disease.3 The CA19-9 : bilirubin ratio has been previously shown


to improve accuracy in attempts to characterize biliary strictures.4
This study examined the predictive accuracy of bilirubin levels at
presentation in order to determine whether these values can differentiate between benign and malignant disease.

Materials and methods


The case records of over 1000 patients presenting with obstructive
jaundice during the period 20082010 were identified from endoscopic retrograde cholangiopancreatography (ERCP) records,
interventional radiological procedures and operative logbooks.
The selection of patients who had undergone interventional procedures ensured that all selected patients had undergone multimodal assessment of jaundice and that tissue was frequently
available to confirm a benign or malignant diagnosis.
Demographic data such as age, final diagnosis and bilirubin
level at initial presentation were recorded. The final diagnosis was
made using histological tissue (including frozen sections obtained
at the time of surgical exploration, formal histology of resected
specimens, radiological/laparoscopic biopsies of disseminated or
primary disease, and brushings from ERCP), interval radiological
imaging (consisting of at least two cross-sectional scans taken 6
months apart, each discussed at a specialist hepatobiliary MDT
meeting and showing no disease progression in cases of benign
disease) and findings at interventions such as ERCP or surgery.
Patients were divided into benign and malignant groups according to their underlying pathology. The benign-disease group was
subdivided into those with choledocholithiasis and those with
inflammatory strictures of the biliary tree. Bilirubin levels were
evaluated for accuracy at both the initial presentation with

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obstructive jaundice and again after initial imaging had excluded


stone disease as a cause of the jaundice. Ethical approval was not
required for this study. A literature search using PubMed was
undertaken for comparative data from previously published
manuscripts on the sensitivity and specificity of radiological
imaging and tumour markers in determining malignancy. Data
were analysed with receiver operating characteristic (ROC) and
area under the curve (AUC) values using MedCalc Version 9.3
(MedCalc Software, Mariakerke, Belgium). Receiver operating
characteristics are graphical plots of the sensitivity vs. false positive rate for a binary classifier system (i.e. whether a patient has
benign or malignant disease) (Fig. 1). If the AUC value derived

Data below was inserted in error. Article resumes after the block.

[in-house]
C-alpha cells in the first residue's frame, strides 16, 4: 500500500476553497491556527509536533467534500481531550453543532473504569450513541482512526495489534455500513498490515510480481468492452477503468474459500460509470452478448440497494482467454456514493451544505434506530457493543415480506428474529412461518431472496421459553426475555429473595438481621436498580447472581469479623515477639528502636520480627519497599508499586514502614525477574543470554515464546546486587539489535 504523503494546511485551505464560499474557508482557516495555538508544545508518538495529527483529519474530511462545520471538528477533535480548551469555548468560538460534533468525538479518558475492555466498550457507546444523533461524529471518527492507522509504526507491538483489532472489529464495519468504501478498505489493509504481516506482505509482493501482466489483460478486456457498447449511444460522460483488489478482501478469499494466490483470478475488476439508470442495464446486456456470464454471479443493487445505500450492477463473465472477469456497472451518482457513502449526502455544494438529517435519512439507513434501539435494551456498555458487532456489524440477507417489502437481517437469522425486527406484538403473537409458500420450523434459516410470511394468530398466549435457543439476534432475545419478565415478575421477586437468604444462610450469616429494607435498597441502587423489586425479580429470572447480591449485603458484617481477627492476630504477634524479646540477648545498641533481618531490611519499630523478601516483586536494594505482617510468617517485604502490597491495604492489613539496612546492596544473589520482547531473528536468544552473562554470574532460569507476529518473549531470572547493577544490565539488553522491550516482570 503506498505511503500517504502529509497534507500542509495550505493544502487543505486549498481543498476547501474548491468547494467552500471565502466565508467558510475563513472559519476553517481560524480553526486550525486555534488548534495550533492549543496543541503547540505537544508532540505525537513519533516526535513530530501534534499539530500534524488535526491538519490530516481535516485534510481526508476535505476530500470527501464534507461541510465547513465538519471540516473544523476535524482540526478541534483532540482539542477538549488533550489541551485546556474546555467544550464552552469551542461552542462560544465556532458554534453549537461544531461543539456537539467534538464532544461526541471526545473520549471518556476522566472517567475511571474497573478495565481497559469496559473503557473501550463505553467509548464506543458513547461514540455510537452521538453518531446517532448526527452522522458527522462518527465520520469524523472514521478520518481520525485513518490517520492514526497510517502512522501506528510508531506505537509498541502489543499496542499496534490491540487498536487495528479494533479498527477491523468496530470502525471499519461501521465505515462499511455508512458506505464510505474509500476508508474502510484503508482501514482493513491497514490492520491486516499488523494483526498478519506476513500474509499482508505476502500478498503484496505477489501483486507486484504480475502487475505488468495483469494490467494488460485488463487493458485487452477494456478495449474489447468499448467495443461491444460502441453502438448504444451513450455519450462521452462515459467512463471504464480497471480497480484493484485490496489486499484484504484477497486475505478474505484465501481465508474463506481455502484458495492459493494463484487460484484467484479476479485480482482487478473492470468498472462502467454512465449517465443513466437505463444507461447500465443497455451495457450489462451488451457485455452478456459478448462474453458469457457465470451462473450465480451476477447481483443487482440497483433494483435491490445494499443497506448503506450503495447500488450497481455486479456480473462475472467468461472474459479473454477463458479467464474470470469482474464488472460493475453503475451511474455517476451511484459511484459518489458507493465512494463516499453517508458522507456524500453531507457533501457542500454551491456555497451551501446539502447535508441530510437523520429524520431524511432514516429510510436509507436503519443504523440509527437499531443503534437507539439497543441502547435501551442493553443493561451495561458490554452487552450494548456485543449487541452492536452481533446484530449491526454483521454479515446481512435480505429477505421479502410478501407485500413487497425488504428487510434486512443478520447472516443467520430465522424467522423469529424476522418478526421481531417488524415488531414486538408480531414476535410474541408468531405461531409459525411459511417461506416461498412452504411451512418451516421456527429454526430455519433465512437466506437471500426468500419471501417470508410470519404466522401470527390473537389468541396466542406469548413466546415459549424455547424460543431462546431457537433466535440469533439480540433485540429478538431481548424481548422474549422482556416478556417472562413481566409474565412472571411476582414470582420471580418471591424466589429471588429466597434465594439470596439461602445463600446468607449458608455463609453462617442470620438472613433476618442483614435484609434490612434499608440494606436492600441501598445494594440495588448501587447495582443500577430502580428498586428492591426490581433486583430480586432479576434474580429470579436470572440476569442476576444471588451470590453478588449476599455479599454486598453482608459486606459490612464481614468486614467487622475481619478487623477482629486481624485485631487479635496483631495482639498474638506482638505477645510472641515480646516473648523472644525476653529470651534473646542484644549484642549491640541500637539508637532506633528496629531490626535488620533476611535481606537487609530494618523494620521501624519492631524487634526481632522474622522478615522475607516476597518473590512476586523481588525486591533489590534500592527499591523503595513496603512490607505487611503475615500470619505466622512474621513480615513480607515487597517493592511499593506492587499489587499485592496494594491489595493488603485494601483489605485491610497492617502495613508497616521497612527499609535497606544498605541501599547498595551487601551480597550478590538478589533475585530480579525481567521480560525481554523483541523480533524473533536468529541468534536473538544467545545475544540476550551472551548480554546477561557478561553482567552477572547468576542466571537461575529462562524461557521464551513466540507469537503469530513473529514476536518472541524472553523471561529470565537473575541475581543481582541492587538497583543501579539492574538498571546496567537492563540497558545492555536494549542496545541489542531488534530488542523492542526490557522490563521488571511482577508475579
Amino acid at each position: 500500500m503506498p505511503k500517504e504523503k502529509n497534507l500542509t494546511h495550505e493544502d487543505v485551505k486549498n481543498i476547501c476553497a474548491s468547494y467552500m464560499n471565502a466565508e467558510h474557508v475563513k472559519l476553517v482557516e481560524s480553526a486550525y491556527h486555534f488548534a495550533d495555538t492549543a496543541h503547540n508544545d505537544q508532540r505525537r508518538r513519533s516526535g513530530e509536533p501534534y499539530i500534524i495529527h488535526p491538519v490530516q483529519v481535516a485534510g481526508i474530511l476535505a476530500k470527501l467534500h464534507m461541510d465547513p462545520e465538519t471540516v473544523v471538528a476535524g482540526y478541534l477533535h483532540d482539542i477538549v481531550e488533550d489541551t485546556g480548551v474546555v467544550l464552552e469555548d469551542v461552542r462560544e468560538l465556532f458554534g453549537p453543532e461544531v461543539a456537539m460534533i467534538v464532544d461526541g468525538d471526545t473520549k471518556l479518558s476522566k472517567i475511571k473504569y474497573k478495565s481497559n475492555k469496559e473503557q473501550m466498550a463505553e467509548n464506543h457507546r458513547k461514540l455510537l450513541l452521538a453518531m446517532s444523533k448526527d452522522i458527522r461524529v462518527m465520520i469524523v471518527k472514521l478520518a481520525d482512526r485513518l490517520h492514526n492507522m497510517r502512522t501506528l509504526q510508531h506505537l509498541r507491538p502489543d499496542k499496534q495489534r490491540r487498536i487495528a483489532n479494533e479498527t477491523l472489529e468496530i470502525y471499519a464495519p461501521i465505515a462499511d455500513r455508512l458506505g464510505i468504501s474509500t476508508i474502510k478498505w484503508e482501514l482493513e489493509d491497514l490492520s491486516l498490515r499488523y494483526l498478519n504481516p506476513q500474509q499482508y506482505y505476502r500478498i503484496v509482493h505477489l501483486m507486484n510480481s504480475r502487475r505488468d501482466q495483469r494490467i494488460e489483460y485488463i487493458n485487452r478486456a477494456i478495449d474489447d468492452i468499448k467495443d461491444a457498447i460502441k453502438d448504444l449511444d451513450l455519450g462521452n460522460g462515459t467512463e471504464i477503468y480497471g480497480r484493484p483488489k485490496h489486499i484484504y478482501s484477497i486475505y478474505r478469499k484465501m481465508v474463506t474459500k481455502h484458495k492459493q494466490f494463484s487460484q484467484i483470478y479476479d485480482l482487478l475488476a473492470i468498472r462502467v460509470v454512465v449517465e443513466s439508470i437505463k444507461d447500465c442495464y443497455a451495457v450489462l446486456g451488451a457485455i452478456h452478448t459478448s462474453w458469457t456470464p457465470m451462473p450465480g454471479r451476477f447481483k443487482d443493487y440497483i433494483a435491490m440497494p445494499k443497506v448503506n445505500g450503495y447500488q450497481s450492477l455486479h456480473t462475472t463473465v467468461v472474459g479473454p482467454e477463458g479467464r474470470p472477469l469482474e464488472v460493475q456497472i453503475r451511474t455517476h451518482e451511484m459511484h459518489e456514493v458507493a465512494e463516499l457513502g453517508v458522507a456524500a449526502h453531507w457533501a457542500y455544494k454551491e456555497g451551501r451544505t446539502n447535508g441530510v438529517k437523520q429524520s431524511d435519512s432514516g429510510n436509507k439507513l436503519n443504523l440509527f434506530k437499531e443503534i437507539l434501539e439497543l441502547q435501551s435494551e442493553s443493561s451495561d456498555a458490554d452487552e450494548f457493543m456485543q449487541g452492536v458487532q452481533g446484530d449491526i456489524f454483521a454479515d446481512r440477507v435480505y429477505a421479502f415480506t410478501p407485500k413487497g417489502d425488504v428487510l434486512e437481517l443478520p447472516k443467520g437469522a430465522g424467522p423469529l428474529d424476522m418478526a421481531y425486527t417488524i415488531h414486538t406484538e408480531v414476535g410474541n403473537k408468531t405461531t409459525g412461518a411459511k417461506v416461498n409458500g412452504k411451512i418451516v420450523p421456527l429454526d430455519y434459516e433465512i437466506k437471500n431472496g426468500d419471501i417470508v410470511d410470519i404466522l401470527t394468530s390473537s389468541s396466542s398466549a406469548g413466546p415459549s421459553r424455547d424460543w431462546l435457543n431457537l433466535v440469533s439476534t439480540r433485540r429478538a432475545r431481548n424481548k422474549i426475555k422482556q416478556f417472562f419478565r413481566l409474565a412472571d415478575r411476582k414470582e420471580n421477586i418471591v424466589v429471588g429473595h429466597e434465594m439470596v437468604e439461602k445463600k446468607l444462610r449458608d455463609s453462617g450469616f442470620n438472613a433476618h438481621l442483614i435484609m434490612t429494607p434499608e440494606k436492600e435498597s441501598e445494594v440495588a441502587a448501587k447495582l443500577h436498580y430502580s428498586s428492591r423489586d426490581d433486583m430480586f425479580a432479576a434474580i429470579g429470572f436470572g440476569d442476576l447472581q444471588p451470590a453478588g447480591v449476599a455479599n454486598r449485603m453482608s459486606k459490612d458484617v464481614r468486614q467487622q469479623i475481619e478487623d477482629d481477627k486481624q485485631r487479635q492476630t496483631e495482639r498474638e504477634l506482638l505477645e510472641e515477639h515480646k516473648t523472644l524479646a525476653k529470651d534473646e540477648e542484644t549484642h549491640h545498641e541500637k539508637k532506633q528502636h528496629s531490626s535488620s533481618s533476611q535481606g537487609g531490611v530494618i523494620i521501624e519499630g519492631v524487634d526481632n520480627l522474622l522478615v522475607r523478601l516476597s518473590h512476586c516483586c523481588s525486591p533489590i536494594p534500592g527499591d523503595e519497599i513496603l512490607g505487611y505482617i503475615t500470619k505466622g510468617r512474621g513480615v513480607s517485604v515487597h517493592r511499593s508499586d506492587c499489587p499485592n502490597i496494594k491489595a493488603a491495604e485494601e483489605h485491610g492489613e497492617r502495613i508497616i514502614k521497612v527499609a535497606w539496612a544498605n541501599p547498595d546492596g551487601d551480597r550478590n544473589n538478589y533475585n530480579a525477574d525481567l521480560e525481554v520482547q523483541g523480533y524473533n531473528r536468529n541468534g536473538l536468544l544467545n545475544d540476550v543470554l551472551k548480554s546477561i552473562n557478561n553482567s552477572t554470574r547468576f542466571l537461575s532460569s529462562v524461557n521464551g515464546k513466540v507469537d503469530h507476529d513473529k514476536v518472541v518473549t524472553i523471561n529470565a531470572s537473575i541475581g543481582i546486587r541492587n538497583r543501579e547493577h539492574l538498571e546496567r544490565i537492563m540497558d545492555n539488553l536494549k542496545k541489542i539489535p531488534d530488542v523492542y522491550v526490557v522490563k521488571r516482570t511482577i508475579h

from the ROC curve is 1, the predictor is 100% sensitive and
specific; if the AUC is 0.5, the predictor is little better than chance
alone.

Results
A total of 1026 patients with obstructive jaundice were identified.
Demographic data and bilirubin levels by aetiology are displayed
in Table 1. Table 2 shows the final diagnoses in this cohort of
patients. Stone disease accounted for the majority of patients with
obstructive jaundice caused by benign disease (83.8%). The
second most common cause was chronic pancreatitis (4.6%). Pancreatic adenocarcinoma was the most common diagnosis in
patients with malignant disease (36.6%).
Table 3 demonstrates the sensitivity and specificity of bilirubin
in predicting malignancy in all patients presenting with obstructive jaundice. Bilirubin levels of 100 mmol/l were found to be
71.9% sensitive and 86.9% specific for malignancy (positive likelihood ratio: 5.5). At higher cut-offs for bilirubin values, specific-

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Table 1 Demographic data for patients with underlying benign or malignant pathology

Number of patients, n

Total

Benign pathology

Malignant pathology

Significance

1026

480

546

Gender, n (%)

1.000

Male

556 (54.2%)

254 (53.1%)

302 (55.1%)

Female

470 (45.8%)

224 (46.9%)

246 (44.9%)

71 (2298)

70 (2298)

71 (2386)

0.331

Median age (range), years


Median bilirubin (range), mmol/l (including CBD stones)

59 (19400)

200 (26723)

<0.001

Median bilirubin (range), mmol/l (excluding CBD stones)

63 (30400)

200 (26723)

<0.001

CBD, common bile duct; SD, standard deviation

Table 2 Underlying diagnoses of patients presenting with obstruc-

tive jaundice
Diagnosis

Patients,
n

Percentage
of total

428

89.2

in each group of patients, respectively, at a bilirubin level


>250 mmol/l.

Discussion

Benign pathology
Common bile duct stones
Chronic pancreatitis

22

4.6

Post-cholecystectomy stricture

17

3.5

Autoimmune pancreatitis

11

2.3

0.4

Pancreatic ductal adenocarcinoma

200

36.6

Gallbladder cancer